Family Research – English, Scottish and Irish Genealogy

22/6/2004

Morgan roots the family tree Jun 10 2004

EVERYONE in the UK is related back to a Welsh Morgan, says the publisher of a new series of CD-Roms on the family name.

Marriage, the changing of names and the lack of easily accessible records mean that people across the world could be linked to a Morgan without knowing it.

David Morgan, from Solihull in the West Midlands, began researching his family name after his grandchildren pestered him for a family tree.

He said the surnames Evans, Price, Pryce, Williams and Thomas, among others, all seem to be linked to some of the Morgans.

“Almost every family in the country has got a Morgan from South Wales in their line,” he said.

“Even though you probably do not have connections with the name Morgan now, you probably do somewhere down the line.”

But the belief that all Morgans are related to the Tredegar clan is wrong – as the self- taught genealogy expert has discovered the complicated truth.

“Whenever people come to South Wales to ask about the name Morgan, they are pointed to the Morgans of Tredegar.

“They were the family who kept extensive records, and everyone tries to link into those records.”

However, by studying a book called Limbus Patrum Morganiae et Glamorganiae, Lordships of Morgan and Glamorgan by George T Clark, he has created easy-to- understand CD-Roms charting the extensive genealogy of the Morgans.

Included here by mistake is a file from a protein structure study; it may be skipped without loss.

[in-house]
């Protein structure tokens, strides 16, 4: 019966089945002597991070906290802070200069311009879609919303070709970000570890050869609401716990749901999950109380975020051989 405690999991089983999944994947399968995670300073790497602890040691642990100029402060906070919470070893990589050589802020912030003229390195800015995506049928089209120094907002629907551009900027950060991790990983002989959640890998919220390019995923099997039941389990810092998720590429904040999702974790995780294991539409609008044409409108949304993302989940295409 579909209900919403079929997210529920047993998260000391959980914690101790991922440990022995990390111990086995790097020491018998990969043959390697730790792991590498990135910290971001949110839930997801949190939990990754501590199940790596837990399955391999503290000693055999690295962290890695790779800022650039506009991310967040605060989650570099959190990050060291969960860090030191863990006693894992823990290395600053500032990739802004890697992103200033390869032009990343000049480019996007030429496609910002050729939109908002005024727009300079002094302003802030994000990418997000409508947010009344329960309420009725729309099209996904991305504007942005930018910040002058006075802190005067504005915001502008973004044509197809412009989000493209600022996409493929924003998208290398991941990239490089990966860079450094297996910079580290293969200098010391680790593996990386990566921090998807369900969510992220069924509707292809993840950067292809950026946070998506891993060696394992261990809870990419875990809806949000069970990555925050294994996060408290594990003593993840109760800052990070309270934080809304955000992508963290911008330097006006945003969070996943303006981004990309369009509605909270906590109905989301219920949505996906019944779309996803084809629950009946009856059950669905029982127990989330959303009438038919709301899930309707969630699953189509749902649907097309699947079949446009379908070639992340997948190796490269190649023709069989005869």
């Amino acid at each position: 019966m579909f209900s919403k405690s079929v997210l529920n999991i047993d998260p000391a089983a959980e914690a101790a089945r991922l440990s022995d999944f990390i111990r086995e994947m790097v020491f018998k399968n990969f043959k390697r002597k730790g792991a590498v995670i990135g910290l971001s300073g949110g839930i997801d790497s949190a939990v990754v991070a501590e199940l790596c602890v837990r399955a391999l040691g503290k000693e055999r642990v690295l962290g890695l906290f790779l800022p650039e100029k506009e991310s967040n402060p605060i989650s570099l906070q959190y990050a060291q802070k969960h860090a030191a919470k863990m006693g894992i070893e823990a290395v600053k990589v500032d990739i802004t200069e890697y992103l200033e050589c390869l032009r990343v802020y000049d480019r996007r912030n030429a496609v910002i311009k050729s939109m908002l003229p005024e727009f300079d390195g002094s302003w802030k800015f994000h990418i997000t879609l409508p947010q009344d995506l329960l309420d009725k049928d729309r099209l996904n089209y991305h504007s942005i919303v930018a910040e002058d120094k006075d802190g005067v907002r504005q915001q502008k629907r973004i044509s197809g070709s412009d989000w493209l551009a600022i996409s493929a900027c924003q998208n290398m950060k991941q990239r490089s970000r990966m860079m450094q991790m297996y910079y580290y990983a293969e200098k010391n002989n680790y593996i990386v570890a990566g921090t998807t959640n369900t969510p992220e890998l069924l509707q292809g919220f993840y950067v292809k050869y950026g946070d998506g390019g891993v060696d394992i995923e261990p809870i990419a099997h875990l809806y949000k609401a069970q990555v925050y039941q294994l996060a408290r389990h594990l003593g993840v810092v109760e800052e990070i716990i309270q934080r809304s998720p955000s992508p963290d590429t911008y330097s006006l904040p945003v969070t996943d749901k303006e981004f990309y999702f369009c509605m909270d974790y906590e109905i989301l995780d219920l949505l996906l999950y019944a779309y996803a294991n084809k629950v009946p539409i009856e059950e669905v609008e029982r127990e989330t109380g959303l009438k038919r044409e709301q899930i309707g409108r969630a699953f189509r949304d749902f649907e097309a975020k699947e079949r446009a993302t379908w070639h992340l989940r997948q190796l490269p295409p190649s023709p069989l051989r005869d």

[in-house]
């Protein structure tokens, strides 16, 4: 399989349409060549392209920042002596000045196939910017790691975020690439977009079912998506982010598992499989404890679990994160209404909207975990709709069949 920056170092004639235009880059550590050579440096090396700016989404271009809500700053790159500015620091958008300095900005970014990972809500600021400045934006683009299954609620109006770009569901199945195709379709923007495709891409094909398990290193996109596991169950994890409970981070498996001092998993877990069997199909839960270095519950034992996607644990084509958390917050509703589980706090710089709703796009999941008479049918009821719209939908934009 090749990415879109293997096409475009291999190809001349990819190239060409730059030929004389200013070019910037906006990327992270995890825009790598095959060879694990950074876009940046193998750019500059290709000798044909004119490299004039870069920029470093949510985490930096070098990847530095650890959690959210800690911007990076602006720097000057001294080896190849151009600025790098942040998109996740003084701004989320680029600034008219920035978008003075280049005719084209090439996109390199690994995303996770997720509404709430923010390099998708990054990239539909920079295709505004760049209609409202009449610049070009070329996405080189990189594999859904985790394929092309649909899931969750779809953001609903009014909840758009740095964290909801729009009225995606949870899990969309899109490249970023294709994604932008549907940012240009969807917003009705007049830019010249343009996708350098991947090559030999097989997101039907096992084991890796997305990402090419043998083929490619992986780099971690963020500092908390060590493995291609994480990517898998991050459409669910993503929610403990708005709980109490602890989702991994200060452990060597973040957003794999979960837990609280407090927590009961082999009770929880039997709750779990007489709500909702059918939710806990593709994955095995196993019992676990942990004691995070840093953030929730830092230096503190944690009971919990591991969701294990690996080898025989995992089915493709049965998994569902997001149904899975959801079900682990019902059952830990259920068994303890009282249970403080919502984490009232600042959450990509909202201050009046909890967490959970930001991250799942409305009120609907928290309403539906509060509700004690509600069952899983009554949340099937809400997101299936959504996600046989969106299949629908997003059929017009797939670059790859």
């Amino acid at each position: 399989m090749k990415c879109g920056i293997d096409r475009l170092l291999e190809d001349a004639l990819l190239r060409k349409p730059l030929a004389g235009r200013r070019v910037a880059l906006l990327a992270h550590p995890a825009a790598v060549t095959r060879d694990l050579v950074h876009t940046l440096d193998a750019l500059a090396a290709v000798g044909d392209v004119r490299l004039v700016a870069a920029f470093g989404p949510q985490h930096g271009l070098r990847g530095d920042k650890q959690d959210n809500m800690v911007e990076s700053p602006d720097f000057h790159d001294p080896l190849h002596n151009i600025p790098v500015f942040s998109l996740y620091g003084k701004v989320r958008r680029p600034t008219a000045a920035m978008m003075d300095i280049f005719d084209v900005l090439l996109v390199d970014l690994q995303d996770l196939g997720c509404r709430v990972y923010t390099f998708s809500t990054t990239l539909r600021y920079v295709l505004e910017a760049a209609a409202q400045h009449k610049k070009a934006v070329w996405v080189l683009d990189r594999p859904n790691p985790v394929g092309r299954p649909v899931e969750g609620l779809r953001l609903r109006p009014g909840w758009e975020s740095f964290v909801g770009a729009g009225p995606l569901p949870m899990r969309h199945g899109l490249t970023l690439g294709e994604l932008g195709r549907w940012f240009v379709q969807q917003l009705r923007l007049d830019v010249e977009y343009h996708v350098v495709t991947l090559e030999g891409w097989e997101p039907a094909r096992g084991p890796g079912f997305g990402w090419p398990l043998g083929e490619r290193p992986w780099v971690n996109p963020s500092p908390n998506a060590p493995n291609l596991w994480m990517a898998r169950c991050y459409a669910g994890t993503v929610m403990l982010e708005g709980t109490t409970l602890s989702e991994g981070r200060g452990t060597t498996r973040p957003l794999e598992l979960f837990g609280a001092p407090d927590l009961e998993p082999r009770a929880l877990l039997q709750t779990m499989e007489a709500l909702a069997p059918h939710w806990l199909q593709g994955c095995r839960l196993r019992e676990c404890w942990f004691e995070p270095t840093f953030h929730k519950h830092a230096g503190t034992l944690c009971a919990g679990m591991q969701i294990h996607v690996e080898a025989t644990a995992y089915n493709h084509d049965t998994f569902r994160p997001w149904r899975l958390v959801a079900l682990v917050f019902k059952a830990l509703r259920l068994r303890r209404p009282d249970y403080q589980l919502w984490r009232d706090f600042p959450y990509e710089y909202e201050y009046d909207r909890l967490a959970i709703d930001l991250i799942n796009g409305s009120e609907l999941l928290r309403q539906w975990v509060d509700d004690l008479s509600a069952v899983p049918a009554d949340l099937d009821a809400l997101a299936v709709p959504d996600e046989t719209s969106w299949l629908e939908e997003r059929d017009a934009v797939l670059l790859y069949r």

“I have been able to go back to Welsh history and the Princes of Glamorgan,” said Mr Morgan.

“They were numerous and had a fortress in Baglan before the Normans attacked, and Morgans such as Iestyn Ap Gwrgn were forced into the hills.”

David Morgan, who runs the Morgan Society, believes the name has Celtic origins from the goddess of fertility, Morrigan, and spread across the UK and the world through inter-marriage.

“Many versions of the name got lost down the years as the families intermarried and took on new names.

“One of the most fascinating people is Lewis of Van.”

Edward Lewis brought his family to Monmouthshire around 1529 but, despite his surname, he can be traced back to the Princes of Glamorgan in the Limbus Patrum.

Mr Morgan has produced not only a CD-Rom on the Princes of Glamorgan but has also compiled details for Lewis of Van, the Matthew Family of Llandaff, the Family of Herbert, and the Morgans of Tredegar House.

“The Herberts were the most ambitious crowd of Morgans, who wanted to intermarry with everyone.”

In the 1881 Census for Great Britain there were 66,996 Morgans listed, with the largest concentrations found in Glamorgan, Monmouthshire and London.

The vastness of the family bearing the name has been blamed by Mr Morgan as the main reason people haven’t researched the family tree.

He said, “The Guild of One-Name Studies never seems to bother with the big names because they are said to be too vast.

“I could work for the rest of my life and still not finish all the Morgans, but at least I’ve made a start.”

The Morgan Society say that families with the name Leyshon can link themselves back to the Princes of Glamorgan, through a son of Morgan ap Caradoc.

The success of the Morgan society has been continued with the creation of branches in America and Australia.

Mr Morgan said, “Every day I get emails from Morgans across the world wanting to trace their Welsh roots.”

Claire Hill, The Western Mail

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